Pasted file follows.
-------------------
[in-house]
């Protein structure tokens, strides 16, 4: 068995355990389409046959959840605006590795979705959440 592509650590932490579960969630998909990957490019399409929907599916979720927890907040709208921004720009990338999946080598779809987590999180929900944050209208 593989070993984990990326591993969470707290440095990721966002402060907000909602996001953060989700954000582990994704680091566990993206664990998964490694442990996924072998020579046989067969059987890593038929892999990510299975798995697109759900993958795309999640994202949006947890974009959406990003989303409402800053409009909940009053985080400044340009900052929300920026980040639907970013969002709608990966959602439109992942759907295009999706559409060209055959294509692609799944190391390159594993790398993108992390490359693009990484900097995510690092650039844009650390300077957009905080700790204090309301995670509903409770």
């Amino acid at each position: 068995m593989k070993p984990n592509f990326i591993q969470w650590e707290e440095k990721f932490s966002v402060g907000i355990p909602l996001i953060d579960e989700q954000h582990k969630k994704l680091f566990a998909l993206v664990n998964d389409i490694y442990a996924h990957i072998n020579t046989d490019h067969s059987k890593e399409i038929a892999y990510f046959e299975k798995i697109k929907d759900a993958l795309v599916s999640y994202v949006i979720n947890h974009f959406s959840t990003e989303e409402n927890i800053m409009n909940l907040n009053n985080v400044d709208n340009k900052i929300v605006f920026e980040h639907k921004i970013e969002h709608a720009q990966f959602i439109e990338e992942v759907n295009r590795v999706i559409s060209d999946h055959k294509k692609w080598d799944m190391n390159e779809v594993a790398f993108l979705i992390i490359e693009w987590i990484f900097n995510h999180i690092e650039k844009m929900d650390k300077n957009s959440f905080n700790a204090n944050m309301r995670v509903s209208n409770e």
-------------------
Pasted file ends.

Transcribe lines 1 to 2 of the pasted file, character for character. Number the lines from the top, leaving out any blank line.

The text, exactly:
[in-house]
């Protein structure tokens, strides 16, 4: 068995355990389409046959959840605006590795979705959440 592509650590932490579960969630998909990957490019399409929907599916979720927890907040709208921004720009990338999946080598779809987590999180929900944050209208 593989070993984990990326591993969470707290440095990721966002402060907000909602996001953060989700954000582990994704680091566990993206664990998964490694442990996924072998020579046989067969059987890593038929892999990510299975798995697109759900993958795309999640994202949006947890974009959406990003989303409402800053409009909940009053985080400044340009900052929300920026980040639907970013969002709608990966959602439109992942759907295009999706559409060209055959294509692609799944190391390159594993790398993108992390490359693009990484900097995510690092650039844009650390300077957009905080700790204090309301995670509903409770």